Written August 31, 2013
I’m finally here in Toronto. Settling in is a process, but it’s moving along. I’ll be posting about all the exciting sights, explorations, and new friends soon. For now, I do want to dedicate one post to something I usually like to hide: my pre-departure anxiety.
I’ve struggled with it for years and through my four years at Rice, I became an expert at managing it and hiding it from my friends. When it comes to big transitions though, these tools no longer could cover everything and in the safety of my parents’ house this summer, it came out and raged like a monster as I prepared for my move to Toronto.
Don’t get me wrong: I was ready to move to Toronto. As my dad joked one morning as he moved me in, “If you stay in Austin, you have to keep working at Target”—and since retail sucks the life out of my introverted soul and doesn’t allow me to learn and grow, I agreed that I had to move on. But because of my penchant to worry and over-plan, to try and anticipate every twist and turn, I felt paralyzed by fear every time I tried to take a step forward.
I was able to arrange all the paperwork, the banking (such a pain going across an international border . . .), and pack up all my belongings, but in spite of the calm exterior I put on the outside, each of these steps felt longer, darker, and looming than they should have. There were moments of clarity where I could see that an important phone call would only take about ten minutes, that packing really only needed to take an afternoon, and that even though everyone in my life meant well, I didn’t have to take the “Did you know Toronto is cold?” and “Make sure you buy your winter coat before you go” suggestions so seriously—by the way, they aren’t selling winter coats in Texas or Toronto right now and the weather is humid and hot right now on the Toronto streets—but most of the time it felt like I was trapped in a bureaucratic maze much like K’s in The Trial and that I would never truly understand these new systems of Toronto banking, transit, and graduate school.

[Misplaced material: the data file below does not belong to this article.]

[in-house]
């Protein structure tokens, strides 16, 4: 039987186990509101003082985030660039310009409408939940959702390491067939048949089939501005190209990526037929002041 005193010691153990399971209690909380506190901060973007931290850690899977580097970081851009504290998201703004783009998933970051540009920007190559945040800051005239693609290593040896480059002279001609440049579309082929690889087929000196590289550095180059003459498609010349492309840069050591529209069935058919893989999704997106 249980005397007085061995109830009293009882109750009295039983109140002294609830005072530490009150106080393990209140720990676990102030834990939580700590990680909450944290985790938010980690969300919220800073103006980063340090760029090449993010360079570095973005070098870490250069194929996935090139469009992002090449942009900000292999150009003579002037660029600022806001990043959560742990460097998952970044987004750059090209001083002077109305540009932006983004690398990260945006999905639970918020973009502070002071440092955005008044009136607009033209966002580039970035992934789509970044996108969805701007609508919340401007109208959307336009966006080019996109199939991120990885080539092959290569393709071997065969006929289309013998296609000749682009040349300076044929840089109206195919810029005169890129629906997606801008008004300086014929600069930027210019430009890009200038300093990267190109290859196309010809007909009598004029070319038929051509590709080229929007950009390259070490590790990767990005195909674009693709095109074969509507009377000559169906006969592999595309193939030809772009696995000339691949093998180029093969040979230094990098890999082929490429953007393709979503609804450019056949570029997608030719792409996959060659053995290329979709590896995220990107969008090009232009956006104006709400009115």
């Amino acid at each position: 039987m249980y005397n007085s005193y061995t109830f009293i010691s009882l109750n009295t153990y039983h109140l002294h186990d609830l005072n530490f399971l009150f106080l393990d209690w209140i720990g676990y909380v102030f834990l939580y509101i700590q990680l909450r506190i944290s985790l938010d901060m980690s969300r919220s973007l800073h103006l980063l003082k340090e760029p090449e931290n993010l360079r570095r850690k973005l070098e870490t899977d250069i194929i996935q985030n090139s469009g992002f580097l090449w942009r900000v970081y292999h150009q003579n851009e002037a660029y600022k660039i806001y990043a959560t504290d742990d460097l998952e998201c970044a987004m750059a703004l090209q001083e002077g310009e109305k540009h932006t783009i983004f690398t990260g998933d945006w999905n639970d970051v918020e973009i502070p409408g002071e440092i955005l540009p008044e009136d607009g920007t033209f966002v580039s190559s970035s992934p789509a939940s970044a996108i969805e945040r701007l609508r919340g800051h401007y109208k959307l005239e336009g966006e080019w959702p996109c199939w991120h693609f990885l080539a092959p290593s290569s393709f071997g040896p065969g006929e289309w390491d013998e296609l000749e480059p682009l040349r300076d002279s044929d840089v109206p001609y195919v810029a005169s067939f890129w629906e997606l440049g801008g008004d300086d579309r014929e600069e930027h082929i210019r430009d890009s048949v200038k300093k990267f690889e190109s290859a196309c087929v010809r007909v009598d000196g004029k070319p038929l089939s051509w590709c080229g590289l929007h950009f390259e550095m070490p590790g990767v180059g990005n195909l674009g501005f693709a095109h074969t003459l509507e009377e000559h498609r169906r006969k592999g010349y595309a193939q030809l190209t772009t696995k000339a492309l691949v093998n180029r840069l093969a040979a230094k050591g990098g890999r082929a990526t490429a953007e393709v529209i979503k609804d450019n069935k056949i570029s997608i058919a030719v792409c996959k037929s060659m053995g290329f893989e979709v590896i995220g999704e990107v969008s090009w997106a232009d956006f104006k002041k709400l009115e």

Eventually I found ways to make the moments of clarity last longer. I imagined how to phrase each misstep and mistake as a funny story on this blog. Something to laugh along with instead of punishing myself. It helped to watch copious amounts of How I Met Your Mother with all the digs at Canada that I silently kept track of for later. I also pictured all the other 2013 graduates of Rice and my other “grown-up” friends and their journeys. I realized that except for the rare post on Facebook, most of us don’t show this side of post-grad life. We talked about it before we split ways, we think about it silently, but we don’t present it to the world. Instead, we try to project limitless confidence. I for one want to break that silence and talk about the fears for the future, not to harp and focus on them, but in order to create a support network, to remind all of us that we are not alone in taking these steps into adulthood and true independence.
I will never get rid of my anxiety. Moving houses, cities, states, or countries away will give me extra stress that will never go away. Starting a new job or schooling program will do the same. And because I’m a perfectionist and more inclined toward anxiety, these transitions will always be a little rougher for me. There’s no denying it; it’s at the roots of my personality. What I can do is make sure the people around me understand as much as possible so they are not alienated by my emotions. Besides, the same anxiety that makes me a nervous wreck at times also makes my empathetic to the worries and emotions of those around me. And being so in tune with those emotions will help me write more compelling scripts.
Extra thanks: Even though it made it harder to leave, I am extremely grateful to have supporting parents, a few friends, and lots of great co-workers from the Bee Cave Public Library back in Austin. Whether you knew it or not, you all made me feel special, confident, and supported in taking this great leap.